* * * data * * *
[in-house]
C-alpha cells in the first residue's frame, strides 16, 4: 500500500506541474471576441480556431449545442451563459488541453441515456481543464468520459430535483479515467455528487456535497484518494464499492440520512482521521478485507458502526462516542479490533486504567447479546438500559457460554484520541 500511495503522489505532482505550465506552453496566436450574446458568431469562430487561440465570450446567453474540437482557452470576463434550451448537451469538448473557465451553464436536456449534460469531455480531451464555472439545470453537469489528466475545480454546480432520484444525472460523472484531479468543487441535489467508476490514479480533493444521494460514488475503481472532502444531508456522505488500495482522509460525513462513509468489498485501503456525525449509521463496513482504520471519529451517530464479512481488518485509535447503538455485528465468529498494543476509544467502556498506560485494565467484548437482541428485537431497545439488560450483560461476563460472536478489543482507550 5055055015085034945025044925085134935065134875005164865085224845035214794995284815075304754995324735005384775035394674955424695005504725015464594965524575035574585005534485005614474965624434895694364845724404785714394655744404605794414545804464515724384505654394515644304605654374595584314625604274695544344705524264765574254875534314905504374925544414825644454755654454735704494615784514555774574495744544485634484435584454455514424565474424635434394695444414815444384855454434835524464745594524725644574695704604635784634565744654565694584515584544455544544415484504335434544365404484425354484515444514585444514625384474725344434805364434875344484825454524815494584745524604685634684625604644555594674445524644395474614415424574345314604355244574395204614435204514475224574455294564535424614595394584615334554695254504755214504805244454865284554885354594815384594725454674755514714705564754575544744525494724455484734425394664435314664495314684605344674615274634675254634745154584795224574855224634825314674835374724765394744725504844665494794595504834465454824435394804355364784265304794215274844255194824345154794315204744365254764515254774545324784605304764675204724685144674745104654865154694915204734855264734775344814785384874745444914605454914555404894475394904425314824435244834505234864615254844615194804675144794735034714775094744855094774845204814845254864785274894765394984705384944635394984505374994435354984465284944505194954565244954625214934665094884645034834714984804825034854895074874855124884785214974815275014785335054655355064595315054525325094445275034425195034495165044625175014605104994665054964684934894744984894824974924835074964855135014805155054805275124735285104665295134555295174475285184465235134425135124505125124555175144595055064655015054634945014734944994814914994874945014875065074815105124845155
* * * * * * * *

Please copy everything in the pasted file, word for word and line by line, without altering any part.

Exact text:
[in-house]
C-alpha cells in the first residue's frame, strides 16, 4: 500500500506541474471576441480556431449545442451563459488541453441515456481543464468520459430535483479515467455528487456535497484518494464499492440520512482521521478485507458502526462516542479490533486504567447479546438500559457460554484520541 500511495503522489505532482505550465506552453496566436450574446458568431469562430487561440465570450446567453474540437482557452470576463434550451448537451469538448473557465451553464436536456449534460469531455480531451464555472439545470453537469489528466475545480454546480432520484444525472460523472484531479468543487441535489467508476490514479480533493444521494460514488475503481472532502444531508456522505488500495482522509460525513462513509468489498485501503456525525449509521463496513482504520471519529451517530464479512481488518485509535447503538455485528465468529498494543476509544467502556498506560485494565467484548437482541428485537431497545439488560450483560461476563460472536478489543482507550 5055055015085034945025044925085134935065134875005164865085224845035214794995284815075304754995324735005384775035394674955424695005504725015464594965524575035574585005534485005614474965624434895694364845724404785714394655744404605794414545804464515724384505654394515644304605654374595584314625604274695544344705524264765574254875534314905504374925544414825644454755654454735704494615784514555774574495744544485634484435584454455514424565474424635434394695444414815444384855454434835524464745594524725644574695704604635784634565744654565694584515584544455544544415484504335434544365404484425354484515444514585444514625384474725344434805364434875344484825454524815494584745524604685634684625604644555594674445524644395474614415424574345314604355244574395204614435204514475224574455294564535424614595394584615334554695254504755214504805244454865284554885354594815384594725454674755514714705564754575544744525494724455484734425394664435314664495314684605344674615274634675254634745154584795224574855224634825314674835374724765394744725504844665494794595504834465454824435394804355364784265304794215274844255194824345154794315204744365254764515254774545324784605304764675204724685144674745104654865154694915204734855264734775344814785384874745444914605454914555404894475394904425314824435244834505234864615254844615194804675144794735034714775094744855094774845204814845254864785274894765394984705384944635394984505374994435354984465284944505194954565244954625214934665094884645034834714984804825034854895074874855124884785214974815275014785335054655355064595315054525325094445275034425195034495165044625175014605104994665054964684934894744984894824974924835074964855135014805155054805275124735285104665295134555295174475285184465235134425135124505125124555175144595055064655015054634945014734944994814914994874945014875065074815105124845155